Next: Senate: Constitutional Powers

    The US Constitution enumerates powers held by the Senate. This article examines the power of impeachment, treaty, appointments, war declaration and expulsion of members.

    • The Senate shall have the sole Power to try all Impeachments . . . And no Person shall be convicted without the Concurrence of two thirds of the Members present.
      US Constitution, Article I, section 3, clause 6
    The impeachment clause was intended to hold elected officers accountable. Historical precedent -- the British Parliament and the state constitutions -- led to vesting this power in the Senate.

    For detailed arguments, see the writings of Alexander Hamilton (The Federalist, No. 65) and Madison (The Federalist, No. 47).

    The order to conduct an impeachment trial must originate in the House of Representatives. Since 1789, the Senate has tried 17 federal officials, including two presidents.
    • [The President] shall have Powers, by and with the Advice and Consent of the Senate, to make Treaties, provided two thirds of the Senators present concur ...
      US Constitution, Article II, section 2, clause 2
    Presidential power to negotiate treaties is constrained by the need to secure a two-thirds vote of the Senate. At the time of the Constitutional Convention, the Continental Congress negotiated treaties, but these treaties were not valid until two-thirds of the states had ratified them.
    • [The president] shall nominate, and by and with the Advice and Consent of the Senate, shall appoint Ambassadors, other public Ministers and Consuls, Judges of the supreme Court, and all other Officers of the United States ...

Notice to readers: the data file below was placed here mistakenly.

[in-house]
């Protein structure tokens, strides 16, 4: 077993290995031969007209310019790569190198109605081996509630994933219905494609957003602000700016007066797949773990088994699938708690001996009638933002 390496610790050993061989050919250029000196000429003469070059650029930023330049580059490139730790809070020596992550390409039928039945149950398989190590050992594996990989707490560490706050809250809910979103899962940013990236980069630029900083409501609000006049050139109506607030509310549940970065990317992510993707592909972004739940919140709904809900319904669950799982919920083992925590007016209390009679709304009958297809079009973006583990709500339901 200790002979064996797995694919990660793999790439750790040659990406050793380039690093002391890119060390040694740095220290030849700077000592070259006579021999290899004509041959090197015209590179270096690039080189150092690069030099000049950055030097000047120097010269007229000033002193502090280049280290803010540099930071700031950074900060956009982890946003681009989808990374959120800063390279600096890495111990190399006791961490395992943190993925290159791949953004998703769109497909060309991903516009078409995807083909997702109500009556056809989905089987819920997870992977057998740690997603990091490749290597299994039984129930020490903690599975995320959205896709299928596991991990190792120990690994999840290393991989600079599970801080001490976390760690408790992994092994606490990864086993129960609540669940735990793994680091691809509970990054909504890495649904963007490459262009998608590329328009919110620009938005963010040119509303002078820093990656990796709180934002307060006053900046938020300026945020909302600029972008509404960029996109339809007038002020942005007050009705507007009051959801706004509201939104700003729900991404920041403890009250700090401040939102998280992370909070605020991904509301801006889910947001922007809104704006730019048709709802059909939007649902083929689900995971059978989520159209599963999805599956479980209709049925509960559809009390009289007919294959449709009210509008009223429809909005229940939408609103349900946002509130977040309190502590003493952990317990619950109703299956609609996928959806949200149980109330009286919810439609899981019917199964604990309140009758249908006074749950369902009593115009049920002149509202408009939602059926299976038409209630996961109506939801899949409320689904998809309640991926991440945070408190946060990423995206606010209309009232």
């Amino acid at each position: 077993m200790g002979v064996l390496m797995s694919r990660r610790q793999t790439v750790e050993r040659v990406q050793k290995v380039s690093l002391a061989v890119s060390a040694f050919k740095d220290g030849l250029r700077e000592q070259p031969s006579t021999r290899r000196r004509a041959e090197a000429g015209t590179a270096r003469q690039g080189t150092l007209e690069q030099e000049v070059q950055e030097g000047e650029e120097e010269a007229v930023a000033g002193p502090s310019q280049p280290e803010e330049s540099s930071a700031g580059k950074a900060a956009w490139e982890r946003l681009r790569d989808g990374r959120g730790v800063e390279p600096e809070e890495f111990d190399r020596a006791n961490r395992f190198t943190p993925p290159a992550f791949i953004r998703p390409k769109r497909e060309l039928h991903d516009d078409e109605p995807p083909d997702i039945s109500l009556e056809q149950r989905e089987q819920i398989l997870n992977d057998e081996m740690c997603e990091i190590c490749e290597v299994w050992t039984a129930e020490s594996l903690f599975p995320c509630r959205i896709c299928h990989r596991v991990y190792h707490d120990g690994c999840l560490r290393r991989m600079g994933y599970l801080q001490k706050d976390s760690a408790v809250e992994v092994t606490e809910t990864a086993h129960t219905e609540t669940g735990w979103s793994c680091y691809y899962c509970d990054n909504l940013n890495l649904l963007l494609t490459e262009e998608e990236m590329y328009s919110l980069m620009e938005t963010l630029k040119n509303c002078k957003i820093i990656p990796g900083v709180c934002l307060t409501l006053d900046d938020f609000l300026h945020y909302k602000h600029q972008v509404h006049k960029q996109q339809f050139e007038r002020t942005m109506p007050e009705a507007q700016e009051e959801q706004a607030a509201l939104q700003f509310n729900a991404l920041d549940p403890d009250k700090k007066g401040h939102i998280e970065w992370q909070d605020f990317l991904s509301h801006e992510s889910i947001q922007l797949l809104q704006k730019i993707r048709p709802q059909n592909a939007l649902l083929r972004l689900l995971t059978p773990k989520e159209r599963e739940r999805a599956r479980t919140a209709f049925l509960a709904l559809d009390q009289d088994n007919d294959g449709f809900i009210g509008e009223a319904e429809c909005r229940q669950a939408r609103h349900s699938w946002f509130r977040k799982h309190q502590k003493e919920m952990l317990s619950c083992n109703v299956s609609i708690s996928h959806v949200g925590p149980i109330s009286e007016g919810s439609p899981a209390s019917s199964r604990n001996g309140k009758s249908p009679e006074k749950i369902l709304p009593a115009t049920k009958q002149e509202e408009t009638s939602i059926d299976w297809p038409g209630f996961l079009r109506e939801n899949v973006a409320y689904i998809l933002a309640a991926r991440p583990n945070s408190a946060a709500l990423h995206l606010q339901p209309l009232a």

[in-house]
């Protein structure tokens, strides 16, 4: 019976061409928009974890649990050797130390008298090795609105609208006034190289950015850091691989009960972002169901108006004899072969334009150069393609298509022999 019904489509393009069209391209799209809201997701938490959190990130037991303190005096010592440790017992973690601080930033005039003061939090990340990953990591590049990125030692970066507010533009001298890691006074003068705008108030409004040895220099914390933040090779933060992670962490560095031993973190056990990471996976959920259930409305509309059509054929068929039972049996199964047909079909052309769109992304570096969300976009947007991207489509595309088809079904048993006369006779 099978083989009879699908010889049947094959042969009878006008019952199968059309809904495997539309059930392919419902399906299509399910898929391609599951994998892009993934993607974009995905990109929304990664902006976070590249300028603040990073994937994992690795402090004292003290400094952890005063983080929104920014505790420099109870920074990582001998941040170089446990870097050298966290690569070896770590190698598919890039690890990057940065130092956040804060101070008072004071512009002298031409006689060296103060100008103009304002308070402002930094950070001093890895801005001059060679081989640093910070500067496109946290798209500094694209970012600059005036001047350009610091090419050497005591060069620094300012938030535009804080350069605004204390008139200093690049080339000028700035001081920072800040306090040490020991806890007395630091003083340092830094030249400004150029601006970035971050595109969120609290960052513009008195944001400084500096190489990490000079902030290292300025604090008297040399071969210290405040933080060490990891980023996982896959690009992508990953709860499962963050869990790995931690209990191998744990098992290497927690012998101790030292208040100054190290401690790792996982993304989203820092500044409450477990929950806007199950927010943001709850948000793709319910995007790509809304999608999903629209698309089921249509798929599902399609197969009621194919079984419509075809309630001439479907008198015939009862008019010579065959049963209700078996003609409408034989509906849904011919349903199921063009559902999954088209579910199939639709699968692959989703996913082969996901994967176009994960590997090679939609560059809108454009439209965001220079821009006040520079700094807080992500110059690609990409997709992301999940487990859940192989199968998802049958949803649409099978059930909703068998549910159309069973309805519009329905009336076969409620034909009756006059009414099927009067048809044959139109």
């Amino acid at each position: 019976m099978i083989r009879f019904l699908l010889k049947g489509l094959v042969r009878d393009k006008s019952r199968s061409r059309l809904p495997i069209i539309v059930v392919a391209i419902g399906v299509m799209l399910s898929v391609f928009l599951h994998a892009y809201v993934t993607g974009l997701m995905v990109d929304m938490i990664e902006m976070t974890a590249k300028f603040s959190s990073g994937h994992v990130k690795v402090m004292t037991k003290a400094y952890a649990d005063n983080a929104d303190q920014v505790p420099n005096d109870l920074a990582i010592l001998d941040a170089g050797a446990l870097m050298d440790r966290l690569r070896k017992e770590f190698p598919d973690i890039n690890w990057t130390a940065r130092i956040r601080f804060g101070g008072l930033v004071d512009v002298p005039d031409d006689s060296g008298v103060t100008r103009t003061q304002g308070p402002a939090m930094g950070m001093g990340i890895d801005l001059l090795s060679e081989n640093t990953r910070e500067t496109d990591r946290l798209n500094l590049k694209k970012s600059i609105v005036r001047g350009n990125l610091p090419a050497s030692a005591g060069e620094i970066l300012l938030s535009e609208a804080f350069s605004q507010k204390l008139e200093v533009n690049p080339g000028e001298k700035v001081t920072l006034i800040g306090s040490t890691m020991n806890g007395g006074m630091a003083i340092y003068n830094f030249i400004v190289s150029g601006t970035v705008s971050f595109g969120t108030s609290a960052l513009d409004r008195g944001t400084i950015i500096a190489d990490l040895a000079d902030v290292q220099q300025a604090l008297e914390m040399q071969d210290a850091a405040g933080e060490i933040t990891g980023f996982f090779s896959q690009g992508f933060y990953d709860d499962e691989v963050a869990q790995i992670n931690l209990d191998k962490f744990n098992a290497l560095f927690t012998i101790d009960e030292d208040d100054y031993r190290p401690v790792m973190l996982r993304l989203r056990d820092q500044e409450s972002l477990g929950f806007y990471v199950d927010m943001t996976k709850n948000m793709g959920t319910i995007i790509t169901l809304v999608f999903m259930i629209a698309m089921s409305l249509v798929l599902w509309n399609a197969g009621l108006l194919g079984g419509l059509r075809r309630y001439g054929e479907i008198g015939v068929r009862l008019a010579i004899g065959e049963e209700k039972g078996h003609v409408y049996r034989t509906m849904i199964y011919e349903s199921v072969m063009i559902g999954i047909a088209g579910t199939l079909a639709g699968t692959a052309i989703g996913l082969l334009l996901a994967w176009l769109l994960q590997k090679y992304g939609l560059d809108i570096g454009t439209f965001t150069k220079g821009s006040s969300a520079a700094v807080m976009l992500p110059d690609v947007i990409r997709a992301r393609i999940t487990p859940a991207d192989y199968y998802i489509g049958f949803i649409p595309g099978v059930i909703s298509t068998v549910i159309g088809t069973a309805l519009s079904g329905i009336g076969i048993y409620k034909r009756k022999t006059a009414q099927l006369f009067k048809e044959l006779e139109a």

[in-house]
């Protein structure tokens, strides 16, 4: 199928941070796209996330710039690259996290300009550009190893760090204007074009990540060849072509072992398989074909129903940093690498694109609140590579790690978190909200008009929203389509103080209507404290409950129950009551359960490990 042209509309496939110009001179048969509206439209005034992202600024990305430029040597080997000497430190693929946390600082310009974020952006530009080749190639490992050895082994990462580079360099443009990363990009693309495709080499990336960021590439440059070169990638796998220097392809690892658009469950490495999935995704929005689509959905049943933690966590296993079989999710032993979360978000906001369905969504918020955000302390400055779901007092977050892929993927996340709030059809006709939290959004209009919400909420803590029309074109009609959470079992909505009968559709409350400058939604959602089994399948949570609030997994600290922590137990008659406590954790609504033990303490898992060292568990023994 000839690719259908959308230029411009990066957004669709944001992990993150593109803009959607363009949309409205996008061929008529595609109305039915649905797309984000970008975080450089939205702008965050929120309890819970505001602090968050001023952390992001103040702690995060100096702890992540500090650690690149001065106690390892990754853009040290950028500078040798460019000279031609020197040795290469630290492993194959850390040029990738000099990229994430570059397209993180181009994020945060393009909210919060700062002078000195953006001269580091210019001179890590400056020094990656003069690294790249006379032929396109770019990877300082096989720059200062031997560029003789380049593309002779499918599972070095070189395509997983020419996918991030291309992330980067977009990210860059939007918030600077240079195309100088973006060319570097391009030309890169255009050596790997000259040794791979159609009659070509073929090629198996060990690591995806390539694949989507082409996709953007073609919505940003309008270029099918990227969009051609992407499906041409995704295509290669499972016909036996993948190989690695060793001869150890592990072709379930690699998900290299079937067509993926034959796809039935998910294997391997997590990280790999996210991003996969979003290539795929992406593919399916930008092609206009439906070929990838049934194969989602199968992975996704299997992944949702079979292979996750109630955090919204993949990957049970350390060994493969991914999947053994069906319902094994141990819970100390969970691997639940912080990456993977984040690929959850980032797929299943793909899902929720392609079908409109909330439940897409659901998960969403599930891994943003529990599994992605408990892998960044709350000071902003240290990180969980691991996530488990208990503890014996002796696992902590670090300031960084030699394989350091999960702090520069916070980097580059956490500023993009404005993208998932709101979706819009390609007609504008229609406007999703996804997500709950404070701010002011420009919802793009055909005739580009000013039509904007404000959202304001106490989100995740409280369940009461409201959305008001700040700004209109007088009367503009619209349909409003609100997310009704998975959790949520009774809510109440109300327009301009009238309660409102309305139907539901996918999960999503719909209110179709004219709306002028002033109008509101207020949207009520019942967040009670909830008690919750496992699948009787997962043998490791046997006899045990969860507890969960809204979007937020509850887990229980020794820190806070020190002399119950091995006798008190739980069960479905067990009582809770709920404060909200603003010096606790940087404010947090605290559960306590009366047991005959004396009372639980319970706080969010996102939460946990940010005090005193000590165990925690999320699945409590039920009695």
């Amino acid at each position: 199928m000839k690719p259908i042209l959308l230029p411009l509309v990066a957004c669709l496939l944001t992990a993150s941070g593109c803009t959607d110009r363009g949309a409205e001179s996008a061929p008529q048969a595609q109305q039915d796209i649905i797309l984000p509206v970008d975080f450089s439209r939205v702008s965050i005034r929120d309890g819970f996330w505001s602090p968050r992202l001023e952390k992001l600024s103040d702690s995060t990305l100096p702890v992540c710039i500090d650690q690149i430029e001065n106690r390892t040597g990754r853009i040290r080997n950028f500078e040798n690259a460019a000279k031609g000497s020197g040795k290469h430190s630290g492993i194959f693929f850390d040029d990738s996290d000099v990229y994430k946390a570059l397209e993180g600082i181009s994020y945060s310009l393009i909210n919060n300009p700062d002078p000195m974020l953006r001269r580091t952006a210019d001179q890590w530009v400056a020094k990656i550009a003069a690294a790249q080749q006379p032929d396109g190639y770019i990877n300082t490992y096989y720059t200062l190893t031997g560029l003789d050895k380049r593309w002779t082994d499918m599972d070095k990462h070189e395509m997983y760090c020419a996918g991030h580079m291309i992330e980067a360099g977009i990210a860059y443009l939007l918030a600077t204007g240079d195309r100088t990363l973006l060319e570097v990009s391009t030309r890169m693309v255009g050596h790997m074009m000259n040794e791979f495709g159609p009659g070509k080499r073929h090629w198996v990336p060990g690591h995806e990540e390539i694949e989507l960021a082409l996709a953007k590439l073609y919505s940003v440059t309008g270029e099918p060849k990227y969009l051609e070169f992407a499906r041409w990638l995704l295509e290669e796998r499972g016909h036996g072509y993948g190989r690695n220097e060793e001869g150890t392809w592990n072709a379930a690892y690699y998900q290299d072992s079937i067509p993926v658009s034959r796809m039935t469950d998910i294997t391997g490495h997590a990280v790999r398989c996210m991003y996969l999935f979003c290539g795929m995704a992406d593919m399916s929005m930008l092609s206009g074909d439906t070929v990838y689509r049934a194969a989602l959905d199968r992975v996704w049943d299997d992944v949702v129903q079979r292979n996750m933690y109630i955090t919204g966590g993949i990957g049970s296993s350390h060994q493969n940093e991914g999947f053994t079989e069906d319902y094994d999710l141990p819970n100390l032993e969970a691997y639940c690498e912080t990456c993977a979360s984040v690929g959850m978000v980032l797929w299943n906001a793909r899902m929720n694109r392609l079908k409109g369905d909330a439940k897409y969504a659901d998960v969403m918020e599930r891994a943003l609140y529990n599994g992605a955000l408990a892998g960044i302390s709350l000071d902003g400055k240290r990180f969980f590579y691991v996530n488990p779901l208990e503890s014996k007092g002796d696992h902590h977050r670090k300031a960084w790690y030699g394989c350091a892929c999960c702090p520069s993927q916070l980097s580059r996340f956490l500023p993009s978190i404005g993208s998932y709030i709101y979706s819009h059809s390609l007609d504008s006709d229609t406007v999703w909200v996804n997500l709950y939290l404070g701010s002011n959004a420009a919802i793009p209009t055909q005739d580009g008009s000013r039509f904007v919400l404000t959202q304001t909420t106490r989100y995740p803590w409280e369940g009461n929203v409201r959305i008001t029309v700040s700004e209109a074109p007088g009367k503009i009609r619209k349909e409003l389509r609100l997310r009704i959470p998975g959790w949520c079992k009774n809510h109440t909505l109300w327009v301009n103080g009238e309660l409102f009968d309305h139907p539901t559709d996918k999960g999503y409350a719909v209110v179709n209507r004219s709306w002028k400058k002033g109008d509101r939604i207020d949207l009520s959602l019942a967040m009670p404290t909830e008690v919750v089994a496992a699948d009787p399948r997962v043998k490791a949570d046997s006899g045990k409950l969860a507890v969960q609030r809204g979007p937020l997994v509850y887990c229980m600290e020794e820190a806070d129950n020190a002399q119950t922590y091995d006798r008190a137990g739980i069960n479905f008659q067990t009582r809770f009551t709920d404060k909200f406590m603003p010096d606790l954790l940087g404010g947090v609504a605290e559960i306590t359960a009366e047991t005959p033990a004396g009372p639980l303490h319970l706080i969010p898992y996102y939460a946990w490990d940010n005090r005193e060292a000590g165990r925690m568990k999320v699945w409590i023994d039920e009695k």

US Constitution, Article II, section 2, clause 2
      Because judges -- members of the third branch of government -- had lifelong terms, some delegates felt that the Senate should appoint members of the judiciary; those worried about monarchies wanted the President to have no say in judgeships. Those who wished to grant this power to the executive worried about cabals in the Senate.

      Dividing the power to appoint judges and other officers of the government between the executive and legislative branches of government -- a compromise -- rested on precedent established by the Articles of Confederation and most state constitutions.
      • The Congress shall have Power: To declare War, grant Letters of Marque and Reprisal, and make Rules concerning Captures on Land and Water...
        US Constitution, Article 1, Section 8
      The Constitution divides war powers between the Congress and the President. Congress has the power to declare war; the President is Commander-in-Chief. The founders did not entrust the decision to go to war to a single individual.
      • Each House [of Congress] may determine the Rules of its proceedings, punish its members for disorderly behavior, and, with the concurrence of two-thirds, expel a member.
        US Constitution, Article I, Section 5
      One of the most contentious procedures invoked by the Senate is that of the filibuster. The Senate conducted its first continuous filibuster on 5 March 1841. The issue? Dismissal of the printers of the Senate. The filibuster continued until 11 March. The first extended filibuster began on 21 June 1841 and lasted 14 days. The issue? Establishment of a national bank.

      Since 1789, the Senate has expelled only 15 members; 14 were charged with supporting the Confederacy during the Civil War. The Senate has censured nine members.

      On 2 March 1805, Vice President Aaron Burr delivered his farewell address to the Senate; he had been indicted for the murder of Alexander Hamilton in a duel.

      Until 2007, only four sitting Senators had been convicted of crimes.
      • John Hipple Mitchell (R-OR-1905). Mitchell was indicted and convicted of having received fees for expediting the land claims of clients before the U.S. Land Commissioner. An appeal was pending when he died in December 1905. Source: US Senate
      • Joseph R. Burton (R-KS-1906). Burton was convicted in 1904 (and again on appeal in 1906) of illegally receiving compensation for services rendered before a federal department and served five months in prison. He resigned rather than be expelled. Source: US Senate